Year 12 was a lot harder though, and I began preparing for my exams as soon as 2014 rolled in. I followed in Mariah’s footsteps and wrote an essay a day, just as she did in Year 12, which improved my writing tremendously over the year. My friends, and maybe even my teachers, thought I was crazy writing so many essays, but I had one goal in mind: Bachelor of Arts at the University of Melbourne.

I studied so hard that year, that sometimes I wonder how I even survived!


That year I also ran into difficulty within my own family. In May of Year 12, I was driving my mum and Nanna to celebrate Mother’s Day at a café in Williamstown. I was a learner driver on the freeway, and when I looked in my rear-view mirror, I saw my Nanna bubbling at the mouth and totally unconscious. Nanna nearly died twice that day, and spent most of that following year in hospital.

My Nanna was like my second mother. She lived in the street next to me, and came over every single day. So seeing her so unwell took a toll on my mental health. I was traumatised by seeing her have a heart attack in the car, and waiting for twelve minutes for an ambulance to arrive. Then to have her almost pass away again that day, made me emotionally distressed.

We would visit my Nanna in hospital every night, which meant a 40-minute drive, and 80 minutes less study than other students per day. Yet I adapted to my situation and brought my books and work with me to hospital. I was not anti-social, but I would sit in my Nanna’s hospital room and slowly work through easier practice exams. My Nanna understood my dreams, and encouraged me to do my best to achieve them, even if that meant studying beside her. Looking back, I am so glad I did this and spent as much time in hospital with her as I could.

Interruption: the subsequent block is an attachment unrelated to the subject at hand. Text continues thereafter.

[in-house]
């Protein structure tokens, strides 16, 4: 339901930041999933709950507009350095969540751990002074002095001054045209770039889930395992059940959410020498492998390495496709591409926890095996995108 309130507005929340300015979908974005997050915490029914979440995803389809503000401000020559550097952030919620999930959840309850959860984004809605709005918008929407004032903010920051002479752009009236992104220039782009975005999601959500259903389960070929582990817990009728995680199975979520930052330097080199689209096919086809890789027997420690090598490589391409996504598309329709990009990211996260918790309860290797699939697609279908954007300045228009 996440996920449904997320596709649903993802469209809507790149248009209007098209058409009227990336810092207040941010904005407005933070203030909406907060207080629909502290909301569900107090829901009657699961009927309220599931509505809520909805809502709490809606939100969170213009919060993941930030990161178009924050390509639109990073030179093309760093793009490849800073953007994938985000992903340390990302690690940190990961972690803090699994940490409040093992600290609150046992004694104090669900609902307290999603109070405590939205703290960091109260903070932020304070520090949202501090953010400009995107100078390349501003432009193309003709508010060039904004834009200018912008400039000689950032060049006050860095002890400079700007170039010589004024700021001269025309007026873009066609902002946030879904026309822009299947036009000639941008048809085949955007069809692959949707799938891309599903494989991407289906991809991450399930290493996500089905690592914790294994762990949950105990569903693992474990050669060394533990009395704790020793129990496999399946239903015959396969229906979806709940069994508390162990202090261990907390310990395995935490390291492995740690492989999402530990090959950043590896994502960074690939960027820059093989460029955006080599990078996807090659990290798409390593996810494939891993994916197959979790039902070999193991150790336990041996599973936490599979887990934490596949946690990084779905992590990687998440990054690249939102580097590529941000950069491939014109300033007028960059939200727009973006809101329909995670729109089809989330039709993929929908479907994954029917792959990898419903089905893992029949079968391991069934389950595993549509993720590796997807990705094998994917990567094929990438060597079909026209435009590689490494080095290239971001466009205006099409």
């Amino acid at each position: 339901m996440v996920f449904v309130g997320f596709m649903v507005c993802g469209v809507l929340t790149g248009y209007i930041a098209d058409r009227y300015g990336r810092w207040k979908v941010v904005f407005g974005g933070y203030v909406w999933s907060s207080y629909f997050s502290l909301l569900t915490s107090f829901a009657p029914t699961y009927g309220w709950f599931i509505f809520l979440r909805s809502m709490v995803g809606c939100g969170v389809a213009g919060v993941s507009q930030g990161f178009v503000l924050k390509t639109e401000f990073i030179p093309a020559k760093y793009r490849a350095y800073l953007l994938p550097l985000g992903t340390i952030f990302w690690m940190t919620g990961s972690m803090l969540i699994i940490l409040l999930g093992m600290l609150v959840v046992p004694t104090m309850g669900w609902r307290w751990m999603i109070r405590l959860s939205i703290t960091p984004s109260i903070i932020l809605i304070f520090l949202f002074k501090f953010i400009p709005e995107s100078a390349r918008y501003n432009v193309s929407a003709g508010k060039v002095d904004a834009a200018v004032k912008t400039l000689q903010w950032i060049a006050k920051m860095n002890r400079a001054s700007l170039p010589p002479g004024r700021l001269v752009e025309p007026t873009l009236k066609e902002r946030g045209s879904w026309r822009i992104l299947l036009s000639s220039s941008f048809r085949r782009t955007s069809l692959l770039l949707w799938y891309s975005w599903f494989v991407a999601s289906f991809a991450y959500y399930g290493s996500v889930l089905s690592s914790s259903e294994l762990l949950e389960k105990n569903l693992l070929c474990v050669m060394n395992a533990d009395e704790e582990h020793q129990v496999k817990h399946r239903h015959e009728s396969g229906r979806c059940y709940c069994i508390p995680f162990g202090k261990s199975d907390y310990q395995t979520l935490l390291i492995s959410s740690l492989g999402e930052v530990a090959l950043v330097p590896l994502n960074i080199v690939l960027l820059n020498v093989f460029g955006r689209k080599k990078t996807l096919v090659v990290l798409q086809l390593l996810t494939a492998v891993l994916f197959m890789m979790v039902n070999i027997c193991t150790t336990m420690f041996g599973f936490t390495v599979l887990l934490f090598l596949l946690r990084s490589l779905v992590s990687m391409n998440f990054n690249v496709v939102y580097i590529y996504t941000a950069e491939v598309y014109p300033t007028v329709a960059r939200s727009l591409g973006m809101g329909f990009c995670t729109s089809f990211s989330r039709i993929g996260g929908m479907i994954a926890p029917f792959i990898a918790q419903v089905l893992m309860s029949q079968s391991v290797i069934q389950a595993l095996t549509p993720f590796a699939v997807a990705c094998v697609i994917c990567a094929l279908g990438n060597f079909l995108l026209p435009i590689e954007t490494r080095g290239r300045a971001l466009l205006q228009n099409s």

I use this situation not to evoke sympathy, but to let you know that you can do it, even if things do not always go to plan.

I made up for this loss of study time by utilising free time at school. This included studying in the mornings before school, and spending my lunchtimes in the library. Yes, it may have impacted my social life by spending lunch in the library, but I was lucky to make some lovely friends in the “Silent Study Room” anyway, so it all worked out.


When the news came in January that I was officially accepted into the University of Melbourne, I was so proud of myself. I DID IT. Nothing beats the satisfaction of working hard for over five years, and achieving a goal you put blood, sweat and tears into.

While I am so grateful for my parents who supported my academic endeavours by putting me through various tutoring programs, and for the tutors and teachers who guided me to do my best, it was ultimately ME who put in the hard work. Yes, I made sacrifices that year. Friendships were lost, new ones were made, and hardships were endured. But at the end of the day, I achieved my goal, and that is all that matters.

Having now completed my undergraduate degree at the University of Melbourne, I am reminded of my journey to getting to where I am now. If you are going into Year 10, Year 11 or even Year 12 in 2018, I want you to know that you can do it! Whether you want to get into university, TAFE, or complete a trade, YOU GOT THIS!

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Stay tuned for PART 2 of this blog post, where I will share my experiences in my undergraduate Bachelor of Arts degree with you!

Additionally, if you have any questions regarding my time at the University of Melbourne that you would like answered in my next blog post, leave a comment below.

Chelsea Elizabeth xx